Back in December we reported on the story of Jake Bain, the star athlete and best football player at John Burroughs High School in Missouri. After coming out as gay at an all-school assembly, he’s now signing with Indiana State.
READ THIS NEXT: HS Football Star Who Came Out as Gay at School Assembly Signs with Indiana State: WATCH
Bain told KSDK that it was difficult hearing things from other players on the field after people knew he was gay: “At the bottom of a pile a lot of times I would hear ‘stay down, you fag.’ I would hear, ‘this is no sport for gay people.’”
The Westboro Baptist Church got wind of Bain’s story as well, and planned a protest at his high school which is scheduled for Monday.
But students have planned a counterprotest that will far outnumber the WBC church members.
“From the beginning, I wanted to just be myself,” Bain said. “And I wanted to show people around St. Louis and everywhere else that you can be whoever you want to be.”
Local support groups, including Pride St. Louis, have denounced the group’s planned protest, scheduled to happen outside of the school.
“We need to speak out where there is hate; when there is prejudice,” said Landon Brownfield, Secretary of the Board for the organization. “It is incumbent upon us to speak out and to challenge it. I think if we don’t then we are complacent.”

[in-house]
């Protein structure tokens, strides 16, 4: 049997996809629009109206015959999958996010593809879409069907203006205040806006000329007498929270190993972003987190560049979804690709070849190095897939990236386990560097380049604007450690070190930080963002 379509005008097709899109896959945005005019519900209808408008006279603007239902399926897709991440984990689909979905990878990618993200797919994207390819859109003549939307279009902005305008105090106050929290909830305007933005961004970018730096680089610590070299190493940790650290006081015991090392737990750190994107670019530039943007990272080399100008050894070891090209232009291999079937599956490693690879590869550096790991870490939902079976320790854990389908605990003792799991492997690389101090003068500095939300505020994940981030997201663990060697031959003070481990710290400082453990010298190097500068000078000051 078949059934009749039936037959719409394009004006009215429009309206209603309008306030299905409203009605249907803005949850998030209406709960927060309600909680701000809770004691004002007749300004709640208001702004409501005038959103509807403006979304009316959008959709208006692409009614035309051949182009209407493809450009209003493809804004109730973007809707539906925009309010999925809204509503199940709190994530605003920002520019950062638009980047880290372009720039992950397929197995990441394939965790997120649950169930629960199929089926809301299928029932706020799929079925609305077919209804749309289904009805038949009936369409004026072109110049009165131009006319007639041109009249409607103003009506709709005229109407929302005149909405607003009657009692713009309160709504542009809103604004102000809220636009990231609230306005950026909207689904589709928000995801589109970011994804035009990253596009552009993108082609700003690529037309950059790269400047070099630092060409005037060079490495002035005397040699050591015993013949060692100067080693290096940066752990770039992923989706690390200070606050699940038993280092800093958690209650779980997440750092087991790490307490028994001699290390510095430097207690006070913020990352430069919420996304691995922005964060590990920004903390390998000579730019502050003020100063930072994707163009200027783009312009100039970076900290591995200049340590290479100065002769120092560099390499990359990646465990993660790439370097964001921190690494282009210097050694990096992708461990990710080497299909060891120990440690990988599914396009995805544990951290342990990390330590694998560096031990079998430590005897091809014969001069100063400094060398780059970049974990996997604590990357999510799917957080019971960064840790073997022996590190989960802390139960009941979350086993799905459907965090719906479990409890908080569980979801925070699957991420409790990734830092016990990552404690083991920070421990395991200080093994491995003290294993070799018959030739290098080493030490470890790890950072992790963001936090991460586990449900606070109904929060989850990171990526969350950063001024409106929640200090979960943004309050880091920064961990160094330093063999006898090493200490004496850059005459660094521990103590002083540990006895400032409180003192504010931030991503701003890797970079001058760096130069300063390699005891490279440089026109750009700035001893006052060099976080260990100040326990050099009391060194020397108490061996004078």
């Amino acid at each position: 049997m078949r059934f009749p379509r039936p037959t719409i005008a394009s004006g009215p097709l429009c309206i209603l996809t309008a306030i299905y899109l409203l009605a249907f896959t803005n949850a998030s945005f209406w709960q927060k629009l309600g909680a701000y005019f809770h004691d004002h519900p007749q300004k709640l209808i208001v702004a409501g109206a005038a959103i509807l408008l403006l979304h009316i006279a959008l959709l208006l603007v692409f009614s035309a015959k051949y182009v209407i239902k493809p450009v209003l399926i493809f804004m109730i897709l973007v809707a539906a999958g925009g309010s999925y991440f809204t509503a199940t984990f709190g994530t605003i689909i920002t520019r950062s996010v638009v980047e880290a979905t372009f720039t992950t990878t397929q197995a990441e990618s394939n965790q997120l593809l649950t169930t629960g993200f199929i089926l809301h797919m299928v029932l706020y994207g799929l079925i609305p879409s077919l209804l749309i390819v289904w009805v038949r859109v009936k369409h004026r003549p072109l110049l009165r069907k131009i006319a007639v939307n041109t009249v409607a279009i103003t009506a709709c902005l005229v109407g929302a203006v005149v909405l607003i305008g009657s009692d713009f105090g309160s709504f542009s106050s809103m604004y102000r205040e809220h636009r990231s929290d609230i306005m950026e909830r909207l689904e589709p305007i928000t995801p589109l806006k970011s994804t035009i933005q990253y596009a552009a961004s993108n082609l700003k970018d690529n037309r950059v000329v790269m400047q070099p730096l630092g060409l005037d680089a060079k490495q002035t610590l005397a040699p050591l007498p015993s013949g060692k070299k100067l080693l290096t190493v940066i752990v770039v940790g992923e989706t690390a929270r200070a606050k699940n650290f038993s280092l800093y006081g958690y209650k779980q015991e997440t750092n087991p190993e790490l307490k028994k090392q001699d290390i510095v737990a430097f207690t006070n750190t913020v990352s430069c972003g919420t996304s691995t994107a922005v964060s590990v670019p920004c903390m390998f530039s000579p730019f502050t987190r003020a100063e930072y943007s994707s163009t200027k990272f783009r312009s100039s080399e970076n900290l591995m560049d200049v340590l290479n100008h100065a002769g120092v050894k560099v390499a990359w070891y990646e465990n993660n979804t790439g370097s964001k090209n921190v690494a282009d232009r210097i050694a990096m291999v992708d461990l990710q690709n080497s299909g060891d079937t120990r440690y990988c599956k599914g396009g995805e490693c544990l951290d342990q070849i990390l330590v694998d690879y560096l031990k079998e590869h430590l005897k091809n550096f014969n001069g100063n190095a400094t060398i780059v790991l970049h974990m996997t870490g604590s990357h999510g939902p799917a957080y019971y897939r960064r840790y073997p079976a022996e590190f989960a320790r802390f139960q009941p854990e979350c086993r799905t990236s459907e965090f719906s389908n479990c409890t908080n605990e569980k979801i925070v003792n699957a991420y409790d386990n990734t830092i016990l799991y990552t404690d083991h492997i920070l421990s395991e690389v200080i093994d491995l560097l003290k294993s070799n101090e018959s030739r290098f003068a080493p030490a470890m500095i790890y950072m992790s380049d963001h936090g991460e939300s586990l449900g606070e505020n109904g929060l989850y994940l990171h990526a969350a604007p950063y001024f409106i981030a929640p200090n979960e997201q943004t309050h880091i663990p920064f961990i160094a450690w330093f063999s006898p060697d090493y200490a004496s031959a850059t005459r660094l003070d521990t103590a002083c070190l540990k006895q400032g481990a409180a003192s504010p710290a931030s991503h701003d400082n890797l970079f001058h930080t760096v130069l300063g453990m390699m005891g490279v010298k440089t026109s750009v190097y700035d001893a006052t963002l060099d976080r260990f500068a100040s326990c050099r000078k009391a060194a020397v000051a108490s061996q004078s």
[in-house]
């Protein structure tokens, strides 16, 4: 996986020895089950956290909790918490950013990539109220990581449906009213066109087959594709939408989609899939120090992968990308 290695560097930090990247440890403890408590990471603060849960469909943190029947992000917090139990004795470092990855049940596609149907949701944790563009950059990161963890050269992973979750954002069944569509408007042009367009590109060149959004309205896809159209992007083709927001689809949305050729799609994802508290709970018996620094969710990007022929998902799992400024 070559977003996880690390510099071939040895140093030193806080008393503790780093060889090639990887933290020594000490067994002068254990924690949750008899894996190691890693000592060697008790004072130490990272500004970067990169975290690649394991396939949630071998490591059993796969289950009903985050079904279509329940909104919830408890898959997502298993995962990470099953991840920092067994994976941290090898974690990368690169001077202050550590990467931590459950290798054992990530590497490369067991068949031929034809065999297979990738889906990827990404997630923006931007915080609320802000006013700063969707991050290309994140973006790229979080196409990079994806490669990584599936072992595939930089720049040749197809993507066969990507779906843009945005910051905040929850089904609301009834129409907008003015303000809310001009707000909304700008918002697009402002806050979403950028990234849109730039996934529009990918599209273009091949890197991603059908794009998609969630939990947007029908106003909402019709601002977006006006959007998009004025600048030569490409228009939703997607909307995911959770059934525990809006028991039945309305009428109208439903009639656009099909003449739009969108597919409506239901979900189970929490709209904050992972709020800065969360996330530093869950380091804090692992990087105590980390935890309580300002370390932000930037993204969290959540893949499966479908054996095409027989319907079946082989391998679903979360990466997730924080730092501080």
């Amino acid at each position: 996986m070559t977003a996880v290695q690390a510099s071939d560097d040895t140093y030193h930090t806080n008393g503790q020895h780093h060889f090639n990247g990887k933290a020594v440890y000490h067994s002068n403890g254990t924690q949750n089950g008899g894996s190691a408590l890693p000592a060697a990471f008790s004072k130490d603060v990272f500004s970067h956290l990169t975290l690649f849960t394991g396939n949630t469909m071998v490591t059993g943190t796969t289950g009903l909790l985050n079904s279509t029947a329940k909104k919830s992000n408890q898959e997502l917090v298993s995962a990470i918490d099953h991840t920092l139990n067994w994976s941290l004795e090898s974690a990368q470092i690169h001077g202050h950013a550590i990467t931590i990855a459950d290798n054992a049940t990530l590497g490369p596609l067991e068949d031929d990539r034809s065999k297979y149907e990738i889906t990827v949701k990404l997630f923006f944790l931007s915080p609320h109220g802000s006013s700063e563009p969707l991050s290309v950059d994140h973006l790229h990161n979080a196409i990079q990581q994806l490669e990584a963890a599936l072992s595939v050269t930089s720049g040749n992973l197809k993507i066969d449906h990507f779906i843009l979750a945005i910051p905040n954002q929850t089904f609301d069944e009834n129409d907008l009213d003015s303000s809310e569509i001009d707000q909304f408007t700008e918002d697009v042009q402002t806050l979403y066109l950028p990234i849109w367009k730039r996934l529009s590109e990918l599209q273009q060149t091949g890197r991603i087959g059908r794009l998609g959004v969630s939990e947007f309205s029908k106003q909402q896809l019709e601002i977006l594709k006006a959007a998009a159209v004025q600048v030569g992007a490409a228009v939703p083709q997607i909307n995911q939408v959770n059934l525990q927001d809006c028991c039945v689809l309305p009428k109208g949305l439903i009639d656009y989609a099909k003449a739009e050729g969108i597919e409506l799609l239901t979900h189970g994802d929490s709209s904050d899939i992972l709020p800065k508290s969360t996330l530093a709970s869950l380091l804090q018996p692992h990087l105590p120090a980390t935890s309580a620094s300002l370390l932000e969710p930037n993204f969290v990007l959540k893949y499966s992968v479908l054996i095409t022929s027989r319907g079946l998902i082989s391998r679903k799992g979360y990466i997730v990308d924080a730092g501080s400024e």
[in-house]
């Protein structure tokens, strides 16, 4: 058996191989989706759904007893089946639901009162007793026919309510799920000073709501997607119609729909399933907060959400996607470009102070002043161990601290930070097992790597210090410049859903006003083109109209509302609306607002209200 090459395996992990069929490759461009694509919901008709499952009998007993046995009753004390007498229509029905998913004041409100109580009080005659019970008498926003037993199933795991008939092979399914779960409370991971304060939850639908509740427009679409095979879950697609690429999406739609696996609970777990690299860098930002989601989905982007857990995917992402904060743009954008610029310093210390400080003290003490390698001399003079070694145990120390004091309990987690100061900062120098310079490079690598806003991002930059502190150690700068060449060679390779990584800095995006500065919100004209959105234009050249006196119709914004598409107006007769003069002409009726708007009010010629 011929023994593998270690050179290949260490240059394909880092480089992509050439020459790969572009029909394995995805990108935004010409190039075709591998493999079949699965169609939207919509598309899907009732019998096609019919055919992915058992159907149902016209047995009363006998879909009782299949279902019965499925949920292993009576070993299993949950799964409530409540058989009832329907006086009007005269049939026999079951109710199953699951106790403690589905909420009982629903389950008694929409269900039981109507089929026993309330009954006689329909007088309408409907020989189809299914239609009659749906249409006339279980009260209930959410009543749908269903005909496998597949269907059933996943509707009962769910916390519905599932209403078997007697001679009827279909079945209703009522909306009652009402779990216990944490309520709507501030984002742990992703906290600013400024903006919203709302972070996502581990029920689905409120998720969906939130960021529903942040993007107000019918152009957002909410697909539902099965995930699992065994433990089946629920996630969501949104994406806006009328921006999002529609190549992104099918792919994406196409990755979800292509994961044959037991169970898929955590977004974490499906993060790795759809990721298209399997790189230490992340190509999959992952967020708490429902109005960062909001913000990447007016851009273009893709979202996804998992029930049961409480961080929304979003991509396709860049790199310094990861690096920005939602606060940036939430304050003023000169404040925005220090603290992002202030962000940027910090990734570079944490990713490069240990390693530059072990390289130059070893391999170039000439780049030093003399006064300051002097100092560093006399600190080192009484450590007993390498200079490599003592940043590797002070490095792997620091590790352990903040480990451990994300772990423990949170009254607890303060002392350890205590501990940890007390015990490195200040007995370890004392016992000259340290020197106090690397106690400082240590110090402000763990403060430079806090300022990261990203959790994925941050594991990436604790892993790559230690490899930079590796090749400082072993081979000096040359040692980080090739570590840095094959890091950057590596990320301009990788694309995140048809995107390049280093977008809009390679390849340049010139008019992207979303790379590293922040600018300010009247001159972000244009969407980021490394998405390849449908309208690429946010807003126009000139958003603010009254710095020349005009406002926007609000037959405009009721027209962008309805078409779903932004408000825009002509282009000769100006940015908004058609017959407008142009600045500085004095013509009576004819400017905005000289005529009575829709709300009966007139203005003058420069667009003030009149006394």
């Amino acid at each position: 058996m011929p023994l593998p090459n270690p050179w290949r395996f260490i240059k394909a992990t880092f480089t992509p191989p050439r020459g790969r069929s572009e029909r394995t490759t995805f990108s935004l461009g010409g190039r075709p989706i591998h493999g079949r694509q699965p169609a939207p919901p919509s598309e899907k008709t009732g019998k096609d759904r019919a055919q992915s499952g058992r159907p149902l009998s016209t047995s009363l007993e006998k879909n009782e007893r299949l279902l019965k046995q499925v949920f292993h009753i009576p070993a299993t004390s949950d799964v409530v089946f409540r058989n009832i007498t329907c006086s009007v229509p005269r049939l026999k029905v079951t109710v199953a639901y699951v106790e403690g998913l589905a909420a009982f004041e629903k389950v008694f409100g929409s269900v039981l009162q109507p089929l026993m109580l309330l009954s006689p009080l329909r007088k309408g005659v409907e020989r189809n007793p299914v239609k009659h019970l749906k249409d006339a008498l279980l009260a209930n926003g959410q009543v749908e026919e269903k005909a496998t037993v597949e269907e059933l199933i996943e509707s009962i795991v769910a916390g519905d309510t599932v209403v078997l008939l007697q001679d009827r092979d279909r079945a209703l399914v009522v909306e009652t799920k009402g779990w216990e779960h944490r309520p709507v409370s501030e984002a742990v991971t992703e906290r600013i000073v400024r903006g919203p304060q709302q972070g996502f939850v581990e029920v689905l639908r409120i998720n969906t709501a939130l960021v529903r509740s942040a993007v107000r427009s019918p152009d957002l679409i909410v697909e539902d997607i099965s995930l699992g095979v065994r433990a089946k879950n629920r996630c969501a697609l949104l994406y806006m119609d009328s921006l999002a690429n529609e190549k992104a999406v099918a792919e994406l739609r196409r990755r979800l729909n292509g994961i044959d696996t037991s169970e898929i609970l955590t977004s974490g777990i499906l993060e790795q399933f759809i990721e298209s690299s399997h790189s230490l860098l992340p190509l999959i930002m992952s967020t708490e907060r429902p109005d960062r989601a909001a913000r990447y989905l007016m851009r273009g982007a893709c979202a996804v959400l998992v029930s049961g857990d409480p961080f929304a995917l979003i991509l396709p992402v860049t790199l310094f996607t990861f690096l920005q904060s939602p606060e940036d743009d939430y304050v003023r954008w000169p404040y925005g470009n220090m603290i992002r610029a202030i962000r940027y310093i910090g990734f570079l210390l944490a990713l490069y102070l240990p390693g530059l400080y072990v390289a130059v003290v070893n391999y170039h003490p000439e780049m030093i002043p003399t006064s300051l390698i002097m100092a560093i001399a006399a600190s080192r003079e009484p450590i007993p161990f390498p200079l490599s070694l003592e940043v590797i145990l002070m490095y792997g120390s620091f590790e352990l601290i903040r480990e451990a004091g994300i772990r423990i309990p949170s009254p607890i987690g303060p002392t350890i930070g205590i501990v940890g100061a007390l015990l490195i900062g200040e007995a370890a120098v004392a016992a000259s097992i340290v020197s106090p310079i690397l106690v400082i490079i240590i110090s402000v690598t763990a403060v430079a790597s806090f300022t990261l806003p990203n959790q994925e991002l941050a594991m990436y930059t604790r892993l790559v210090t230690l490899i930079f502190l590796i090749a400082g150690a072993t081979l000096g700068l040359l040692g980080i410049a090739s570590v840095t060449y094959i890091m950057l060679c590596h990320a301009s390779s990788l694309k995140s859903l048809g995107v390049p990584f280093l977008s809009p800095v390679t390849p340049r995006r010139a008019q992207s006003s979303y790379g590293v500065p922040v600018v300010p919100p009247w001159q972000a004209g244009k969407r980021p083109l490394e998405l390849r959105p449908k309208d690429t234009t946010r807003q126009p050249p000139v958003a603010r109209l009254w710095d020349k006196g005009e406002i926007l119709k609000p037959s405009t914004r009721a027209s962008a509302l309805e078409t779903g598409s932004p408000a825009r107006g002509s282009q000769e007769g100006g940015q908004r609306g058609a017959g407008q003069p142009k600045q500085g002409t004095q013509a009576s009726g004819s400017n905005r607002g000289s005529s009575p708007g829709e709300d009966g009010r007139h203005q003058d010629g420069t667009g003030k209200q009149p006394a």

Bain admitted he was bothered at first by the upcoming protest, but he’s confident his supporters are bound to outnumber those looking to spread hate.
“I was able to realize that if this international hate group is coming after me and my community, then we must be doing something right,” Bain said.
FOX2 Now’s broadcast on the protest:
The letter sent to parents ahead of the protest is quite extraordinary:
March 8, 2018
Dear JBS Families,
Since news broke that we will be visited by a hate group on Monday, March 12, we have received notes, e-mails, counsel and support from faculty, staff, parents, grandparents, alumni, clergy, neighbors, other schools, other businesses – from people throughout St. Louis, around the state, and around the country who have voiced their support for our LGBTQ+ community – and for ALL of our kids. It has been truly inspiring.